Synopsis: A mysterious criminal known as Hush is determined to destroy both the crime-fighting career and personal life of Batman, which has already been complicated by a relationship with Catwoman.
Review: As has become an annual tradition at San Diego Comic Con, Warner Bros and DC debuted their latest animated feature film. This year was the long anticipated adaptation of BATMAN: HUSH. Based on the 2002 Jeph Loeb arc of the same name, BATMAN: HUSH is a fairly straight forward take on an iconic story in the mythos of Batman. Featuring one of the most extensive rogue’s galleries of any DC animated film, BATMAN: HUSH manages to encapsulate a twelve issue story into a film that runs just under ninety minutes. The results are a story that has to streamline many plot elements of the original comic not only for time but to also fit within the DC Animated Movie Universe.
BATMAN: HUSH opens with Bruce Wayne (voiced by Jason O’Mara) running into Selina Kyle (Jennifer Morrison) at a party being thrown by Bruce’s childhood friend Tommy Elliott (Maury Sterling). When an emergency forces Bruce to suit up as Batman to stop Bane, he finds himself embroiled in a mystery that leads him from Bane to Poison Ivy to The Joker, Scarecrow, Riddler, and more of his most iconic villains. There are also appearances by Lady Shiva, Amanda Waller, Lois Lane (Rebecca Romjin), Superman (Jerry O’Connell), Batgirl, Nightwing, and many more. All of these villains are being forced to do the bidding of a new masked bad guy named Hush who has a vendetta againt Batman.
Eventually, Bruce and Selina join forces both as heroes as well as lovers, in a story that advances their characters and relationship more than virtually any single comic story has ever done before. All the while, they need to unravel who Hush is and why he has such a grudge against Batman. Fans of the comic book know that the ending is one of the weakest elements of Hush, but BATMAN: HUSH streamlines it significantly. While I found that it still doesn’t quite work (in fact, it was pretty underwhelming), it works better than the original comic ending.
What hurts BATMAN: HUSH the most is the generic animation and the very bland voicr acting. While I like the work of Jason O’Mara and Jennifer Morrison in live action, there is just no energy to their performances here which makes BATMAN: HUSH feel boring. The animation style, which should be familiar to fans of the other movies in this franchise, doesn’t pop or really do anything special to distinguish itself from every other animated superhero movie. There are some interesting fight scenes that blend CGI with the traditional cell animation, but they don’t make up for the rest of the generic look of the movie. For some reason, BATMAN: HUSH looks cheaper than many of DC’s small screen efforts and that is pretty disappointing.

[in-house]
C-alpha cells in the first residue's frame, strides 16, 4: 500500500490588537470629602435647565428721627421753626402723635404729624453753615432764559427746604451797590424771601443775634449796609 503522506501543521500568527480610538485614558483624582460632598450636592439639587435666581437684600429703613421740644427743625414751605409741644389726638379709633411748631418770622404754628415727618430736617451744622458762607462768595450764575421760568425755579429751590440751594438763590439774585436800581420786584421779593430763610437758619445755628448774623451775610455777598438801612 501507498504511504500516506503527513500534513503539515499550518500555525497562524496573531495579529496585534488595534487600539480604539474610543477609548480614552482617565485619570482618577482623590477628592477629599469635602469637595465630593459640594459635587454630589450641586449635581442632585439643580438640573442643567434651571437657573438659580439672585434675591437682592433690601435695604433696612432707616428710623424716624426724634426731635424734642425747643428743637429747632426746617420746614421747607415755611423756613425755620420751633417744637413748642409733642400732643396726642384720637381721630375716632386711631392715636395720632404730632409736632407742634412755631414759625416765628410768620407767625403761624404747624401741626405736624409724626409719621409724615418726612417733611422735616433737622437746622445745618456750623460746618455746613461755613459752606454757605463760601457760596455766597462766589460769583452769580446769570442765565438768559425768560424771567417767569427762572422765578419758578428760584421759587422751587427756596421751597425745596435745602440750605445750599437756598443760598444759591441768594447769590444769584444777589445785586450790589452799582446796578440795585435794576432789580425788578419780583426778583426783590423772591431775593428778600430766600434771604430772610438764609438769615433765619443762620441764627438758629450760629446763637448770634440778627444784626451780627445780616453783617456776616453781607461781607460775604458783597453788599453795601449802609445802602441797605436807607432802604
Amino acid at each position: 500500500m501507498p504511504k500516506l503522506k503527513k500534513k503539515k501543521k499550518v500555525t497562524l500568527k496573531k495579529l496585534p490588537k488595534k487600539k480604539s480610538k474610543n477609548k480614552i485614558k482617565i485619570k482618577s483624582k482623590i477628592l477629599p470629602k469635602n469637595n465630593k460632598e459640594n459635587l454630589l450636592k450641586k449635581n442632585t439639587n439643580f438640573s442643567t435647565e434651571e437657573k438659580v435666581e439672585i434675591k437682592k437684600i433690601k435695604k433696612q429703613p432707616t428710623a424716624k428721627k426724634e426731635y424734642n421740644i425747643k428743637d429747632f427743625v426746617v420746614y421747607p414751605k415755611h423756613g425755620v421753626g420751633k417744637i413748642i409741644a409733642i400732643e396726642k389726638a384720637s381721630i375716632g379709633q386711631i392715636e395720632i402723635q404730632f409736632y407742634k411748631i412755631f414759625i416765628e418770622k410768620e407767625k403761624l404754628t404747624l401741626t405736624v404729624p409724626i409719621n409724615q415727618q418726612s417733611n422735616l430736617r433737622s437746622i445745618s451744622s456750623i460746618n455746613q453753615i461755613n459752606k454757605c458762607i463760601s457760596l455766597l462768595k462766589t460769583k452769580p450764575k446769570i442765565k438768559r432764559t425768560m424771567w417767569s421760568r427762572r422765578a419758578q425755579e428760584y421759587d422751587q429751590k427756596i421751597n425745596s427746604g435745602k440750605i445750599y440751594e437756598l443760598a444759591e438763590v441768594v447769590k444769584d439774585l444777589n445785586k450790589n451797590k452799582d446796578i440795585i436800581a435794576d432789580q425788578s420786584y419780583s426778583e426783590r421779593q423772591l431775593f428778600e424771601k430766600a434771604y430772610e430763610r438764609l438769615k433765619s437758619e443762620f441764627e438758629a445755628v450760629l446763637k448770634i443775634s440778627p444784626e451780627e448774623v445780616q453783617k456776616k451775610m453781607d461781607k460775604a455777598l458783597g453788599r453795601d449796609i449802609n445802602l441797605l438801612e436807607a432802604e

BATMAN: HUSH also suffers from being a forced PG-13 movie. There is a decent amount of light profanity through the film, much of it coming across as forced in an effort to make the movie edgier than it actually is. There is also sexual innuendo between the burgeoning romance of Batman and Catwoman. With the characters recently having a wedding in the pages of DC Comics, it is nice to see them become a couple, however short-lived, but the lack of chemistry between O’Mara and Morrison makes it hard to really buy the changes to their characters. The rushed ending to fit the story into the brisk runtime of this movie also undermines the dramatic decisions that Batman makes that could alter his life forever.
BATMAN: HUSH is not a bad movie but it is also so hopelessly generic that it fails to capitalize on the story it is adapting. Hush as a villain is wasted here and never really makes much sense. Without being able to build up his diabolical scheme over multiple films, we are left with several red herrings and a villain delivering a monologue to convince us that he is a worthy foe for the Dark Knight. The strongest part of this movie is the developments between Batman and Catwoman, but that is a failure when the title of your movie is the name of a wasted villain rather than BATMAN AND CATWOMAN. BATMAN: HUSH is going to appeal to fans of the comic book story and fans of the DC Animated Universe movies, but everyone else can skip this one.
BATMAN: HUSH is available on digital starting July 20th and Blu-ray/4K on August 6th.